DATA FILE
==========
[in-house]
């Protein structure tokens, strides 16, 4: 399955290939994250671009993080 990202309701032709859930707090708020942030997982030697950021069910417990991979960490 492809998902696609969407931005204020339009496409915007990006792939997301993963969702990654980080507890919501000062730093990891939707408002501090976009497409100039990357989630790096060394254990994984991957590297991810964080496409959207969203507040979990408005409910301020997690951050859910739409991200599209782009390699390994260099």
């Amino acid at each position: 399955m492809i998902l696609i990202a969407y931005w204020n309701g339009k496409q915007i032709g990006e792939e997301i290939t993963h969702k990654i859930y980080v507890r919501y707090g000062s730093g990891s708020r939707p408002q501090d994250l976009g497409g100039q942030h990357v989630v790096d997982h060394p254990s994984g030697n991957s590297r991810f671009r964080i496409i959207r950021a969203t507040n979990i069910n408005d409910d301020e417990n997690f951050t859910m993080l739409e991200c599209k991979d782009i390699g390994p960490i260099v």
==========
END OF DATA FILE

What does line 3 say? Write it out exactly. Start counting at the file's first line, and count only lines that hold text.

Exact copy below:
């Amino acid at each position: 399955m492809i998902l696609i990202a969407y931005w204020n309701g339009k496409q915007i032709g990006e792939e997301i290939t993963h969702k990654i859930y980080v507890r919501y707090g000062s730093g990891s708020r939707p408002q501090d994250l976009g497409g100039q942030h990357v989630v790096d997982h060394p254990s994984g030697n991957s590297r991810f671009r964080i496409i959207r950021a969203t507040n979990i069910n408005d409910d301020e417990n997690f951050t859910m993080l739409e991200c599209k991979d782009i390699g390994p960490i260099v």